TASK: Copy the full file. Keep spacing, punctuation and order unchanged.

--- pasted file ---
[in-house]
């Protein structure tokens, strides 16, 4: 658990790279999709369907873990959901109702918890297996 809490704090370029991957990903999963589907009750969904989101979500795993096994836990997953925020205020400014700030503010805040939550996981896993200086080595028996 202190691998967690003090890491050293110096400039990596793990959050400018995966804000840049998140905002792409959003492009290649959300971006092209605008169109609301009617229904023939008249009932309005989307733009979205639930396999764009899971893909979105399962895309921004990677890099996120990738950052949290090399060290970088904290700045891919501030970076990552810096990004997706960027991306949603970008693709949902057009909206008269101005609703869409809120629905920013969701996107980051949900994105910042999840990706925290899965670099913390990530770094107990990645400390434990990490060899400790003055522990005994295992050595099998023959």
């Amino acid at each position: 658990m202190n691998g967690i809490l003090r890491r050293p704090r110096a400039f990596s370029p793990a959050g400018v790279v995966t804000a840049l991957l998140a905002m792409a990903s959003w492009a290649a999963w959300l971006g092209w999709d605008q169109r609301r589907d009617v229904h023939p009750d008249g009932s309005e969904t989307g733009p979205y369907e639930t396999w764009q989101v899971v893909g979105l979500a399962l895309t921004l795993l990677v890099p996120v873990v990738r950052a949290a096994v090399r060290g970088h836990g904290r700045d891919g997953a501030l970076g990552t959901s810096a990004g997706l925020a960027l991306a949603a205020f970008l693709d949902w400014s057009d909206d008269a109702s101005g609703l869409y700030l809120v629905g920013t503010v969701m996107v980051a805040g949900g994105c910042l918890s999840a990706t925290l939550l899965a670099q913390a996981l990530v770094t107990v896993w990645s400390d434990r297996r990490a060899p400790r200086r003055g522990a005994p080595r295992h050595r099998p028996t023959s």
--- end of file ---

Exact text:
[in-house]
């Protein structure tokens, strides 16, 4: 658990790279999709369907873990959901109702918890297996 809490704090370029991957990903999963589907009750969904989101979500795993096994836990997953925020205020400014700030503010805040939550996981896993200086080595028996 202190691998967690003090890491050293110096400039990596793990959050400018995966804000840049998140905002792409959003492009290649959300971006092209605008169109609301009617229904023939008249009932309005989307733009979205639930396999764009899971893909979105399962895309921004990677890099996120990738950052949290090399060290970088904290700045891919501030970076990552810096990004997706960027991306949603970008693709949902057009909206008269101005609703869409809120629905920013969701996107980051949900994105910042999840990706925290899965670099913390990530770094107990990645400390434990990490060899400790003055522990005994295992050595099998023959």
């Amino acid at each position: 658990m202190n691998g967690i809490l003090r890491r050293p704090r110096a400039f990596s370029p793990a959050g400018v790279v995966t804000a840049l991957l998140a905002m792409a990903s959003w492009a290649a999963w959300l971006g092209w999709d605008q169109r609301r589907d009617v229904h023939p009750d008249g009932s309005e969904t989307g733009p979205y369907e639930t396999w764009q989101v899971v893909g979105l979500a399962l895309t921004l795993l990677v890099p996120v873990v990738r950052a949290a096994v090399r060290g970088h836990g904290r700045d891919g997953a501030l970076g990552t959901s810096a990004g997706l925020a960027l991306a949603a205020f970008l693709d949902w400014s057009d909206d008269a109702s101005g609703l869409y700030l809120v629905g920013t503010v969701m996107v980051a805040g949900g994105c910042l918890s999840a990706t925290l939550l899965a670099q913390a996981l990530v770094t107990v896993w990645s400390d434990r297996r990490a060899p400790r200086r003055g522990a005994p080595r295992h050595r099998p028996t023959s």